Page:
In an Instant

Life is unpredictable. One May morning, a few years back, I said a quick goodbye to my wife, Jennifer, and hurried out the door at 7:30 to run some morning errands. At 8:58 she called me to tell me she was okay but her car had been knocked off a highway interchange by a hit and run driver.

By the time I arrived, she was simply sitting in her car on the side of the road; the emergency responders had finished and left. Bumped and bruised, but escaping serious injury, Jennifer described what happened during her normally routine drive work. As I listened to her reconstruction of the accident, I could feel myself becoming increasingly nauseous as the reality of its seriousness began to sink in. The impact literally caused her car to be struck by a second car, turn sideways, travel 75 ft down and embankment, bounce off a concrete drainage ditch, under a chain link fence, and crossways onto the service road, where the fence’s cable stopped the car by somehow hooking its luggage rack. To her right, was a semi-truck who’s alert copilot spotted her careening car early enough to warn the driver and stop the truck. We are counting our blessings in that any part of this accident could have resulted in tragedy.

In the days since the accident, Jennifer has mentally replayed the entire sequence many, many times; somewhat intrigued at how many thoughts can go through your mind so quickly. One such thought was, “What would Mitch do, if something happened to me? Are all our things in order?” I think all adults have this thought from time to time. Unfortunately, taking action to organize our hectic lives is often put-off until an event such as this reminds us of our mortality; or, until it is too late.

We are all familiar with Benjamin Franklin’s famous quote “There are only two things certain in life: death and taxes.” Each year we must dedicate time to preparing our taxes, but how much time do we dedicate to preparing for life’s other certainty? Typically, not much. It may seem overwhelming or impossible (like trying to herd cats). But it can be done. We’ve recently taken steps to organize our information. Perhaps by sharing some of our thoughts and steps through this blog, we can empower others to do the same.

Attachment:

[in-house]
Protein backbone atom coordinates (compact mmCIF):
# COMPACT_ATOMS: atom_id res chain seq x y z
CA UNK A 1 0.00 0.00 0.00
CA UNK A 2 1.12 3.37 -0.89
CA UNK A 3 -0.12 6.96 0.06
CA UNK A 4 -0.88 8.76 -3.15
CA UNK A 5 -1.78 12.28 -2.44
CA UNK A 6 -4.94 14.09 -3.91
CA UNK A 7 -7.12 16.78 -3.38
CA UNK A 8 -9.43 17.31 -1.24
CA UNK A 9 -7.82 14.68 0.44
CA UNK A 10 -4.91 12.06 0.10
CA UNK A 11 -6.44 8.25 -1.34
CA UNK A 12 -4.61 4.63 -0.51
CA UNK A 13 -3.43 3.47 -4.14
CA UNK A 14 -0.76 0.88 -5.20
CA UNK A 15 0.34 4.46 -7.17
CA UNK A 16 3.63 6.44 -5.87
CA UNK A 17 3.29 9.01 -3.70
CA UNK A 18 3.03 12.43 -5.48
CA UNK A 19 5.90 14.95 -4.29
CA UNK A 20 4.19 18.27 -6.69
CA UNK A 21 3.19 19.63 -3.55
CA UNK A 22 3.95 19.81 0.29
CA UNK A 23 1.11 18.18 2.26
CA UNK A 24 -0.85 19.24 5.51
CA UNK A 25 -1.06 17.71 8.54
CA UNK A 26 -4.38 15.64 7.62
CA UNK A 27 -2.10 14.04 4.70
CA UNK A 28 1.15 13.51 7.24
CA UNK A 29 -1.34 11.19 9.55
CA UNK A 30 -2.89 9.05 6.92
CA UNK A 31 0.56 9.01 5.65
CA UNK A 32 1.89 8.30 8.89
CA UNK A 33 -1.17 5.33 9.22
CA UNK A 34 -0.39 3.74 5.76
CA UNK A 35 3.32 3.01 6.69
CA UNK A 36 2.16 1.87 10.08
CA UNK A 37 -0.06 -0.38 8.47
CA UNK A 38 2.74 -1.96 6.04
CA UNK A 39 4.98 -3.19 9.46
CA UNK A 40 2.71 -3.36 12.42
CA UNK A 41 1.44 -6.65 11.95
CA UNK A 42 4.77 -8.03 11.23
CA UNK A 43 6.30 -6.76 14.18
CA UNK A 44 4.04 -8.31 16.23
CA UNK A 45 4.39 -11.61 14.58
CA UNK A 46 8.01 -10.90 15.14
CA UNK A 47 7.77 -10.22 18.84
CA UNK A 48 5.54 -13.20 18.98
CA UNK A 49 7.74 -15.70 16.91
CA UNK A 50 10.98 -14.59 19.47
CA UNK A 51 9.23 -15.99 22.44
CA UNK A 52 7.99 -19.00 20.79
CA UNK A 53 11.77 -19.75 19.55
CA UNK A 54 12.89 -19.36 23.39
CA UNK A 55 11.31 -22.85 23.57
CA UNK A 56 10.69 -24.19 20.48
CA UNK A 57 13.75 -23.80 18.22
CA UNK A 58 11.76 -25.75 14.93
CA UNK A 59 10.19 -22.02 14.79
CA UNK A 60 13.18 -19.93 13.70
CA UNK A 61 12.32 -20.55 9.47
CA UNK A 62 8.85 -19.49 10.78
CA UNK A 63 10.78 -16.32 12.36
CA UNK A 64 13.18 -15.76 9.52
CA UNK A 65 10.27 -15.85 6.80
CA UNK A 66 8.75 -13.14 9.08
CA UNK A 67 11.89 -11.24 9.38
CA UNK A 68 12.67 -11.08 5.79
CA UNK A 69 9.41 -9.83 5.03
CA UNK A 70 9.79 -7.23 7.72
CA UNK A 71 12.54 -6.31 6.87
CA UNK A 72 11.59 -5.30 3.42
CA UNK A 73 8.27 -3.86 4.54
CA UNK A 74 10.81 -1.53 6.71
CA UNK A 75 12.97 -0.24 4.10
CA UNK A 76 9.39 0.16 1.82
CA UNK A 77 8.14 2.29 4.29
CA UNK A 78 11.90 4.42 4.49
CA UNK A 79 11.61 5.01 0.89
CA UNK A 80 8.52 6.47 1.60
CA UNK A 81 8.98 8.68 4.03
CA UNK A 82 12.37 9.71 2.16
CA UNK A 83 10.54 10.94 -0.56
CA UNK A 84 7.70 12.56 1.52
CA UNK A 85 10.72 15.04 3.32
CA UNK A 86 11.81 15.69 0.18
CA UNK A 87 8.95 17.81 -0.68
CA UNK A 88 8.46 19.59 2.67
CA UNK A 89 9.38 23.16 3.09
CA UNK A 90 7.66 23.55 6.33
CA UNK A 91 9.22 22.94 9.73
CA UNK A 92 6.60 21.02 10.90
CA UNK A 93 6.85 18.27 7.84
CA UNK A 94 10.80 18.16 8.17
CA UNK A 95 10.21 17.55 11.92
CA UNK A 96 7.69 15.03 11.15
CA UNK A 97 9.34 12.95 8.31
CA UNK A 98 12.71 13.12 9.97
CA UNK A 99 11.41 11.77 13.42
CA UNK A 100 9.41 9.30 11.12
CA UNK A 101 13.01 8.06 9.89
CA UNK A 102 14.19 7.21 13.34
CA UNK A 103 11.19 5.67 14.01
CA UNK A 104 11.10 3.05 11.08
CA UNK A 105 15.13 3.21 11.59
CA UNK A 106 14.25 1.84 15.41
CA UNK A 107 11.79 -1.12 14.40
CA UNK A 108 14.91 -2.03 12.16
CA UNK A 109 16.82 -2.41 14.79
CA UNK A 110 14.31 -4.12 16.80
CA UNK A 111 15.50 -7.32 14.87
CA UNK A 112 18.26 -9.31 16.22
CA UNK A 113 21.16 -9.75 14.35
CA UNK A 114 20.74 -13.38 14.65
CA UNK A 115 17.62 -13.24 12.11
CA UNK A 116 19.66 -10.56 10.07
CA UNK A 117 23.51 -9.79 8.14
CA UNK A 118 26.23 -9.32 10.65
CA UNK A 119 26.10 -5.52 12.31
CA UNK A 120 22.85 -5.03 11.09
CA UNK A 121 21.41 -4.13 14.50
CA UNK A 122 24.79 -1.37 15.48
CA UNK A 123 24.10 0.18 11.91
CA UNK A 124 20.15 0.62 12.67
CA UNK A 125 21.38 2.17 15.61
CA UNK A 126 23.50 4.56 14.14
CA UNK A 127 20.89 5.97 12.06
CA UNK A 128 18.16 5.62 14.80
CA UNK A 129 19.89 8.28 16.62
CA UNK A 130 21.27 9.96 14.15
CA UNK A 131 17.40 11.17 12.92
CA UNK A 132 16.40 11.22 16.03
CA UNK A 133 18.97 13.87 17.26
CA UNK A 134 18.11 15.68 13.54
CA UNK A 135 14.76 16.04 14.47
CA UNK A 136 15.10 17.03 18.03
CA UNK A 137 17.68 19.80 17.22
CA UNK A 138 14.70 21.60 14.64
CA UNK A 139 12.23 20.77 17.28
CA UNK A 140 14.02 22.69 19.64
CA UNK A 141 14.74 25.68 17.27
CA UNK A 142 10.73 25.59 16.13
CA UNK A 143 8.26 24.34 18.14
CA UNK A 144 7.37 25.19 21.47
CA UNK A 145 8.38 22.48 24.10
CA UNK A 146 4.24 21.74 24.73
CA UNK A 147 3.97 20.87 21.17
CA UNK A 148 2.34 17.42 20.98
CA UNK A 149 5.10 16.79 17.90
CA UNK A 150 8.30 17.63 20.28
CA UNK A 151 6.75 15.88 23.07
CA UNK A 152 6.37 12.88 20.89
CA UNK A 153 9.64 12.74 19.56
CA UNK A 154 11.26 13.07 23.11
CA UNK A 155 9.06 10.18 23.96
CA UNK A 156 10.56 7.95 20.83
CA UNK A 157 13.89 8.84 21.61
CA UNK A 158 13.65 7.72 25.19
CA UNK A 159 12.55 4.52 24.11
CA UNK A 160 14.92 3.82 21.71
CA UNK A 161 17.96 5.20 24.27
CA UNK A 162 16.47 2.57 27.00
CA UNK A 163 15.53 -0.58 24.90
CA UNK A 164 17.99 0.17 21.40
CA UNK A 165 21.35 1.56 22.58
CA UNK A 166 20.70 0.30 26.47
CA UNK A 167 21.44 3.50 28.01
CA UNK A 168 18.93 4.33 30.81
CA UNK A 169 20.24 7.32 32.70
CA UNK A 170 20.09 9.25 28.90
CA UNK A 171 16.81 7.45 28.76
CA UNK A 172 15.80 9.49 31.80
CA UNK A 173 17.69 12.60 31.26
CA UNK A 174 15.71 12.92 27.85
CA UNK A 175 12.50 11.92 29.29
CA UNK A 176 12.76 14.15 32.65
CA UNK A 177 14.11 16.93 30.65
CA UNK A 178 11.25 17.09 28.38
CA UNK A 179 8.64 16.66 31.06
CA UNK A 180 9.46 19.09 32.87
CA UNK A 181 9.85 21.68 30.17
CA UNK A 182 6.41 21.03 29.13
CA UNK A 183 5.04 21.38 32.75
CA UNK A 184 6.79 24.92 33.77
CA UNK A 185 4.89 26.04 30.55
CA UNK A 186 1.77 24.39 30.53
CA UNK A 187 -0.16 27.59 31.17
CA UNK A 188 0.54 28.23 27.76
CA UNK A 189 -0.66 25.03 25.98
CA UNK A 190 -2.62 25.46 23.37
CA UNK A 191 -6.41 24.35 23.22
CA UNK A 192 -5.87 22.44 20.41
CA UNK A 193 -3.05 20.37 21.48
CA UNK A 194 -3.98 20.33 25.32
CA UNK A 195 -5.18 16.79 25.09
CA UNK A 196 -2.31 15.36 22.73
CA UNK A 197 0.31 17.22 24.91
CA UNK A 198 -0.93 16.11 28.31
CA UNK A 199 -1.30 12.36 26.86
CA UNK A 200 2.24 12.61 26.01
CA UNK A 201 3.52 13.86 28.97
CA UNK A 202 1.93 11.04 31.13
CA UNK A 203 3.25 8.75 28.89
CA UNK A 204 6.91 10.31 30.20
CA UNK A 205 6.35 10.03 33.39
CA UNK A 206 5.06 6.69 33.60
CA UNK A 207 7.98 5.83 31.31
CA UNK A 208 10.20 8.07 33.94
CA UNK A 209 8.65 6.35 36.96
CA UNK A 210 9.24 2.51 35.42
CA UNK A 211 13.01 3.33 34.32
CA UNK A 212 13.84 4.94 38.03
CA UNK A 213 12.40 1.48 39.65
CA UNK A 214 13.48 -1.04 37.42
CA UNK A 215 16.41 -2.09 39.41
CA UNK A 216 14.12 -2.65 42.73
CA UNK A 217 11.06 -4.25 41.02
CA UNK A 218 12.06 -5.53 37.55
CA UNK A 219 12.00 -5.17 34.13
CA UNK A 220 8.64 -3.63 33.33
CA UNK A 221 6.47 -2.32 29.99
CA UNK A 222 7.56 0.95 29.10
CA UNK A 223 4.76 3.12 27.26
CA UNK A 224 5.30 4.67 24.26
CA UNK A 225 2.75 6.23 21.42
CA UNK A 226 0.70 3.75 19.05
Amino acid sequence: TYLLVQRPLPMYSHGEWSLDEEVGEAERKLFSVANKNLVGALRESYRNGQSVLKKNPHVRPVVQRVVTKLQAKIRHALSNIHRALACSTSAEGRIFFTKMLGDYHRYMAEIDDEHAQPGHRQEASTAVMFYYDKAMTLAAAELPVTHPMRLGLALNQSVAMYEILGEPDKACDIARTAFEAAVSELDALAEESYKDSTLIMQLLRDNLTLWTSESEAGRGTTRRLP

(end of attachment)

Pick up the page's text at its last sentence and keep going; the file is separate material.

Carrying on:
But let’s get real for a moment, thoughts and steps are great, but action is what gets things done; and action takes motivation. It’s often difficult to commit our time and energy to an unclear idea. But vague and complex tasks can usually be broken into more basic steps and easily completed.

1. Identify the need. Could yours, your parents, your children’s, or possibly all three households gain serious benefit from a little overdue organization?
2. Have that difficult discussion. Get together with your loved ones to discuss the risks to their lives if one of you was suddenly lost or otherwise incapacitated.
3. Make a decision to take action. Start a journal to write down what action is to be taken by who. Set a date for the next discussion. Distribute this information to everyone involved. These simple actions create a sense of accountability and greatly increase the chances that this important endeavor won’t be pushed aside by the other activities of life.

That’s enough to get started. Keep an eye on this page. I’ll be providing some more thoughts in the near future. Good luck and get started!

Thanks for reading,